From the relatively average, typical scrawl I saw in the city-centre lanes, I thought I had judged correctly. But the more I walked, and the closer I got to the Brunswick/Fitzroy districts in the north-west of the city, the more excited I became and the more photos I took. The volume was overwhelming so much so that even my eyes got almost tired of looking at the creative, colourful walls. Here’s a pick of the highlights that I managed to see in the few hours I had.

(And if any of you can fill me in on the names of some of the artists, please comment below.)

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Art / Design, England

Fisticuffs

I’ve long been an admirer of this Irish street artist, we featured some of his work on Fashion Street last summer in our post Egg & Soldiers. Conor Harrington is a painter, and not just of the graffiti variety; he’s a seriously talented painter. Seeing his work on the streets creates fabulous contrast because much of his work would fit comfortably in the finest of fine-art galleries.

I follow Conor on Instagram (@conorsayboom) and this week noticed that he was painting somewhere in South East London, not too far from our house. Frustratingly, I couldn’t find out exactly where and work stopped me really looking in earnest until yesterday when I took the afternoon off. Happily I managed to find the wall but Conor had moved on, only the cherry-picker remained, the work was completed only hours before… Take a look at the work, these enormous fighters tower over pedestrians yet the detail is incredible, this is one of the most powerful pieces of street art I’ve photographed. I would have loved to have photographed this in work progress…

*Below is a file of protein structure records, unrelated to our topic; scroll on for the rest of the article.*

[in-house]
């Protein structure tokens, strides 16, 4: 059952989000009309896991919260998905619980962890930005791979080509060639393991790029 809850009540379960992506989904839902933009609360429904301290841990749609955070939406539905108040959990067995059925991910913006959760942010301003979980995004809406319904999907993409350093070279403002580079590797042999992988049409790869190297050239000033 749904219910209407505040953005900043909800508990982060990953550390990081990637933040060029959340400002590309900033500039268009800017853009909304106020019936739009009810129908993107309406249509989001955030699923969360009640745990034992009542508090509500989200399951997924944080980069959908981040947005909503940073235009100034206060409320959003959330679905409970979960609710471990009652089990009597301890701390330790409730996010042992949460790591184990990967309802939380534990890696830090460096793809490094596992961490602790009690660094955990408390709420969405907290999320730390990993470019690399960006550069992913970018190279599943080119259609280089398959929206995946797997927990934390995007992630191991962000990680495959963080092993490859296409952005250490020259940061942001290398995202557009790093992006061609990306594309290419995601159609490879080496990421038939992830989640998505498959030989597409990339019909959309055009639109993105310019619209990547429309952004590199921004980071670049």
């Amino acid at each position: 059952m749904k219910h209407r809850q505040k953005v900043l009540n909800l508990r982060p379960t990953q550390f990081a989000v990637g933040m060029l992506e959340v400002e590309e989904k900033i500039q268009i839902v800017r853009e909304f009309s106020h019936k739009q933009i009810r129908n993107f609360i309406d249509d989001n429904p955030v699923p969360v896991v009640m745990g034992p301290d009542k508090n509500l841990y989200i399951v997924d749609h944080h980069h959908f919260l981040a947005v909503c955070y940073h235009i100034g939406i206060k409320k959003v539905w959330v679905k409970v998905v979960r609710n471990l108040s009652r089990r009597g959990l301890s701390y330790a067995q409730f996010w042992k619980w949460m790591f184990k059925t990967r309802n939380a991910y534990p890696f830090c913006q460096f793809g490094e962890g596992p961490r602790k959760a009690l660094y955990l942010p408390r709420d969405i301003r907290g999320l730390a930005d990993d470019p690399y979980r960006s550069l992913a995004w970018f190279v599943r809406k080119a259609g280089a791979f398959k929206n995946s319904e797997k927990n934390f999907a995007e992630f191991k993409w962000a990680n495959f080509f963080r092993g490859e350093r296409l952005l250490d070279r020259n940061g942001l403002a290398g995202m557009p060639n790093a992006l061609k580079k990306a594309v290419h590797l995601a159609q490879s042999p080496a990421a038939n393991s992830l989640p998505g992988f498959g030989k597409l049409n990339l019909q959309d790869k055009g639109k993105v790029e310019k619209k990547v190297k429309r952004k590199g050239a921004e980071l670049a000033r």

I include pictures of a couple of other recent works that have recently gone up around Shoreditch, one a collaboration with Maser. I’m dying to find more.

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Art / Design, England

Lister is Over Stencils

This afternoon, we were lucky enough to catch Anthony Lister putting the finishing touches to his latest painting on Rivington Place, on a wall just outside the Cargo garden terrace. What you can’t see in these pictures is that on the other side of the gate, Banksy’s ‘Guard and Poodle’ is still displayed, now behind acrylic protection. ‘Lister is Over Stencils’ at the foot of the wall suggests Lister is having a bit of a poke at Banksy. And with this guy’s talent, why not?

I’ve only just become aware of Lister in the last few months and have started to really like his style as I notice more and more of his works popping up around London. It was great watching him work and I loved him playing up to his friend’s camera as he finished. The other painting shown below is his End of the Line panel for the White Canvas project.

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Art / Design, England

Geese + Vessel Collision

At the opening party a couple of weeks ago, Keiko Masumoto explained to me a little of the concept behind her work. Vessels typically have a functional purpose, but there are those that are purely decorative objects, and there is really no need for these to be useful at all. Masumoto-san uses traditional ceramic techniques to make not functional pottery items, but artworks that seem to be an imaginative collision of pots and, in this case, geese.

It’s actually her second show here but the thing I love about this new exhibition at the ICN Gallery, is that the acrylic plinths give the flock of geese / vessels a real feeling of motion and lift. Taking photographs this afternoon in the gallery was really relaxing and watching the light change and shadows appear on the walls was really beautiful. This installation is addictive because the longer you stay, the more you notice tiny details.